Pak, Greg

AVERAGE REVIEW SCORE:

3 out of 5

(3 book)

The Incredible Hulk: Planet Hulk Part 1

(Art by Carlo Pagulayan, Aaron Lopresti, Michael Avon Oeming, Alex Nino, Marshall Rogers, Jeffrey Huet, Danny Miki, Sandu Florea, Mike Allred and Tom Palmer)

Part of the Ultimate Graphic Novels Collection, this book sees Hulk tricked by the heroes he called friends and sent into deep space.  His journey goes awry and he finds himself on the brutal planet Sakaar, where he is enslaved as a gladiator.  Finally free of his inhibitions, Hulk fights his way to freedom and then unleashes his anger against the despotic Emperor who took it from him.

I saw the movie 'Thor: Ragnarok' long before reading this, so it's fair to say that many of the elements here seemed very familiar already (since that movie borrows a lot from this story).  However, I soon realised that it wasn't just having seen that film that made this feel like familiar territory, because it mixes up elements of 'John Carter of Mars', the Conan stories and, transparently, the story of Spartacus' gladiator slave revolt.  It's a solid and enjoyable mash-up of all those elements, but it nevertheless feels like a well-worn story rather than something particularly fresh.

I will, of course, have to read part two to really get a sense of the saga overall but this is a solid first half.

3 out of 5

 

The Incredible Hulk: Planet Hulk Part 2

(Art by Carlo Pagulayan, Aaron Lopresti, Gary Frank, Jeffrey Huet, Sandu Florea and Jon Sibal)

Part of the Ultimate Graphic Novels Collection.  Here Hulk and his rebellious former gladiators take control of Sakaar but then have to deal not only with the pressures of governing a planet but also constant threats from their seemingly-defeated foes.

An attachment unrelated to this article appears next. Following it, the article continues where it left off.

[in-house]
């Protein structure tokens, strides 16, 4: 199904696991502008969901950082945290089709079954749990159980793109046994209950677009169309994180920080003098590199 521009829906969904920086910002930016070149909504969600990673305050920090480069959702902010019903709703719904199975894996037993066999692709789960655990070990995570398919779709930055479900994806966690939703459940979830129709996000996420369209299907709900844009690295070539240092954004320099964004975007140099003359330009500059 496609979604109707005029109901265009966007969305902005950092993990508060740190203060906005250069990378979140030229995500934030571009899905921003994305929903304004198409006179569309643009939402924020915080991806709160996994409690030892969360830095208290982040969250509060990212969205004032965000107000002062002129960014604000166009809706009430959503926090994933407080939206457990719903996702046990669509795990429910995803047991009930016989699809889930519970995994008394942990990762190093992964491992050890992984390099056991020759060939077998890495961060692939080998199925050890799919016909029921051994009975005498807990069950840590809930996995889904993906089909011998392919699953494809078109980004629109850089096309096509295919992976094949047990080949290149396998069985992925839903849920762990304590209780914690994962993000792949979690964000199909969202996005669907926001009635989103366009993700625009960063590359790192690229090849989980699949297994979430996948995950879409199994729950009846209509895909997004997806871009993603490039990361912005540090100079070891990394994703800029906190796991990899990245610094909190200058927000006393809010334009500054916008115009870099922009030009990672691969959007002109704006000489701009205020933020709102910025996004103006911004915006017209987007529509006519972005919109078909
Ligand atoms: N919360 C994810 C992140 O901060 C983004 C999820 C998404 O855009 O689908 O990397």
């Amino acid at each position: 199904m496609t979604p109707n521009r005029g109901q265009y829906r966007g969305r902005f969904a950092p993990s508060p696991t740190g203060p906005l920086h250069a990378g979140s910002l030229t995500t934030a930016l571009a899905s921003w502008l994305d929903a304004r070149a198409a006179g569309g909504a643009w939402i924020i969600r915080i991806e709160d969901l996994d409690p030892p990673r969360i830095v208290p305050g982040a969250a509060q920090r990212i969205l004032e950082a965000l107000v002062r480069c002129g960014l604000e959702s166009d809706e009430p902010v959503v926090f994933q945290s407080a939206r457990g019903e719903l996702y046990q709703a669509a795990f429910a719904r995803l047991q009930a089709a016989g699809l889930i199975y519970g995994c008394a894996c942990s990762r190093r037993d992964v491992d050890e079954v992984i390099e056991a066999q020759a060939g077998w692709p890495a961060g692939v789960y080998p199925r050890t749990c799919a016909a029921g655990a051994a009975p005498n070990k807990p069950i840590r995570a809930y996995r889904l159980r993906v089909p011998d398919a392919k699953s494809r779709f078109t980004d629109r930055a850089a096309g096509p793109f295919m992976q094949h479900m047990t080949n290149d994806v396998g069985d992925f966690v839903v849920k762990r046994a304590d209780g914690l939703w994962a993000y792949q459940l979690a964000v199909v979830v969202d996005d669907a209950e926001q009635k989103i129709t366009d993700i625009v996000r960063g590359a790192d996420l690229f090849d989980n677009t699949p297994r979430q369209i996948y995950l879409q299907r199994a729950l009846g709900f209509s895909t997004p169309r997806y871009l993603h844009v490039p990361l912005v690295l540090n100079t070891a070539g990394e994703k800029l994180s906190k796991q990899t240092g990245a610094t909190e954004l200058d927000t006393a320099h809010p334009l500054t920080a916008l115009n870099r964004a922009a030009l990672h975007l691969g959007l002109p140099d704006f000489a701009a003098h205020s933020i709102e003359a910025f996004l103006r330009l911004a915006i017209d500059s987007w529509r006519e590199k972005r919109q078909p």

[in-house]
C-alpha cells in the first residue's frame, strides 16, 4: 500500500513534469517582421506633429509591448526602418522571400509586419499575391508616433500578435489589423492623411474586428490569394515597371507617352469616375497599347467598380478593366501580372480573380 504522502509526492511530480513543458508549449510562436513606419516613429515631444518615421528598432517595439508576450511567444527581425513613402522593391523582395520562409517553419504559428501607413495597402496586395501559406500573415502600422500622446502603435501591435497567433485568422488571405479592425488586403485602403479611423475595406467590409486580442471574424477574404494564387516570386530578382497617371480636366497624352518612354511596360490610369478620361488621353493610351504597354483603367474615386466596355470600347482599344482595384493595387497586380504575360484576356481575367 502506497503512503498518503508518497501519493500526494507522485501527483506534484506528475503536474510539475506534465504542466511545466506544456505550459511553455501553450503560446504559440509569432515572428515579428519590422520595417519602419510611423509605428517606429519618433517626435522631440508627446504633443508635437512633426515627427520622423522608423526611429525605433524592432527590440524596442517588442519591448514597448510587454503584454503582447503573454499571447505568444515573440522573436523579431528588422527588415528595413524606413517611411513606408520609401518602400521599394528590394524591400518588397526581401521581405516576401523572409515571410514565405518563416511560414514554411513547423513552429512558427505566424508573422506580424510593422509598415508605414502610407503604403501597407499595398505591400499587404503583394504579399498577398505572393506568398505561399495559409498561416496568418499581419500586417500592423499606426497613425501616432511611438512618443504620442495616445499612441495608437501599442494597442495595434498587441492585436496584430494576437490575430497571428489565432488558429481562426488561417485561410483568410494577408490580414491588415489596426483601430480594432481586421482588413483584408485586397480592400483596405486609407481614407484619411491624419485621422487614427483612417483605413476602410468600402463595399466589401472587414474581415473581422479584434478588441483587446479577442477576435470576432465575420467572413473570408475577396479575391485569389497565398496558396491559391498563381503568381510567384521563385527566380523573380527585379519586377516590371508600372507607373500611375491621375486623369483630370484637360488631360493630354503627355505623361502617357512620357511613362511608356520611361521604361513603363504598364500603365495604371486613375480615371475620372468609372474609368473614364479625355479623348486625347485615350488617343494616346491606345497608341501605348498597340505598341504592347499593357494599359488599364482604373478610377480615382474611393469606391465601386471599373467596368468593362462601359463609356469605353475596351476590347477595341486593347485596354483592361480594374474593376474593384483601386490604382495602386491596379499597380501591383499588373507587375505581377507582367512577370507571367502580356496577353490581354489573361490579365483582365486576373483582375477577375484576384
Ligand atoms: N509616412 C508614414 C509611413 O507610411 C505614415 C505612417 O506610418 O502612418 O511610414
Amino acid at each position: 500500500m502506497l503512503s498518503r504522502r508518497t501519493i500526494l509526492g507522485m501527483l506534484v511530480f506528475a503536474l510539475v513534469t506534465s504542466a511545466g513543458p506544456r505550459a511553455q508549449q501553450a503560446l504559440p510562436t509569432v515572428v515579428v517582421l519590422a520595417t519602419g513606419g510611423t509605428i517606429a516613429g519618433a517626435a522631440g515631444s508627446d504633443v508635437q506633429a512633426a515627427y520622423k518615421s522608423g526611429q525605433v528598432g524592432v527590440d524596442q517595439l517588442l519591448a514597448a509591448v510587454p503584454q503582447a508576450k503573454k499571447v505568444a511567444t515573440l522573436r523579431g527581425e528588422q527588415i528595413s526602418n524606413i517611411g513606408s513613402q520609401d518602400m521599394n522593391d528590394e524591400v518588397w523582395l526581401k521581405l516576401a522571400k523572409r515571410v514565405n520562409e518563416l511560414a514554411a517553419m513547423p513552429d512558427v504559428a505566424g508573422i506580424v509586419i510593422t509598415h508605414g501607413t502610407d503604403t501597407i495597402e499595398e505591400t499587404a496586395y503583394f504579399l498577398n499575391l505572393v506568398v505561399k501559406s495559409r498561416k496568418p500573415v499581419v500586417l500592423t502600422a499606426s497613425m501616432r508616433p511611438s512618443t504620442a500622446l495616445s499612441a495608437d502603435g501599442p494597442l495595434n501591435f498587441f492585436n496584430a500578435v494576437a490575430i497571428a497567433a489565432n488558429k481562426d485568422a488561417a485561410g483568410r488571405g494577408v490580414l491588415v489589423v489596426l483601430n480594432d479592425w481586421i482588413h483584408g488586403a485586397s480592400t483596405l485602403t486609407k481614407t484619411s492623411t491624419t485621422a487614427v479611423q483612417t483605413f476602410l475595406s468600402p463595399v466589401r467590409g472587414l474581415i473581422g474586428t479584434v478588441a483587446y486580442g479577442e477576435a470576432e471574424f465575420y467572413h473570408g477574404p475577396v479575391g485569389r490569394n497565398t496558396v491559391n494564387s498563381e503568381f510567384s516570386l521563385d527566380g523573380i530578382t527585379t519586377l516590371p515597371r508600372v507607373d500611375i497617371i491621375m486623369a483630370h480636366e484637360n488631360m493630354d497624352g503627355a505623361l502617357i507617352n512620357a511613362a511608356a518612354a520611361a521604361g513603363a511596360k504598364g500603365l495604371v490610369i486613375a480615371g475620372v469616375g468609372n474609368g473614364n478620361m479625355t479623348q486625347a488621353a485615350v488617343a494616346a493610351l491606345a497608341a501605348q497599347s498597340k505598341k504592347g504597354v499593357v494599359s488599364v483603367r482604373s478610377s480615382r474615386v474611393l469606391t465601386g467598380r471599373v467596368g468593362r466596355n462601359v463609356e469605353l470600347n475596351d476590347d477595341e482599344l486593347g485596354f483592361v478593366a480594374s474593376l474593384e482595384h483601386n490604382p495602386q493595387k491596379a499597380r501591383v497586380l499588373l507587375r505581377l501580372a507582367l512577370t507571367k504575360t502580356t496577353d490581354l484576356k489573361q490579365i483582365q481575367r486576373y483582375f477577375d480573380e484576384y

Much like 'Part 1', this book very much put me in mind of Robert E. Howard's Conan stories; specifically the ones which feature an older Conan who had become King but is constantly pulled towards his wandering ways.  Where the previous book was about Hulk working his way up from having nothing, not even his freedom, this second half is more about how he copes with he has gained and, tragically, how vulnerable it all is.

Overall it's more of the same, which is fine but not mind-blowing, but the sting in the tail at the end lifts the storyline overall as we see a vengeful Hulk turn his eyes towards Earth once more.  There's also a nice epilogue in which Amadeus Cho, a young genius, verbally tears into Mister Fantastic and highlights how monstrous a betrayal it was for the Illuminati to turn on Hulk in the first place.

3 out of 5

Collaborations & Anthologies:

Hercules: When Titans Clash!/Gods Of Brooklyn (here)

House Of M: Fantastic Four/Iron Man (here)

Read more...

Marvel Comics (here)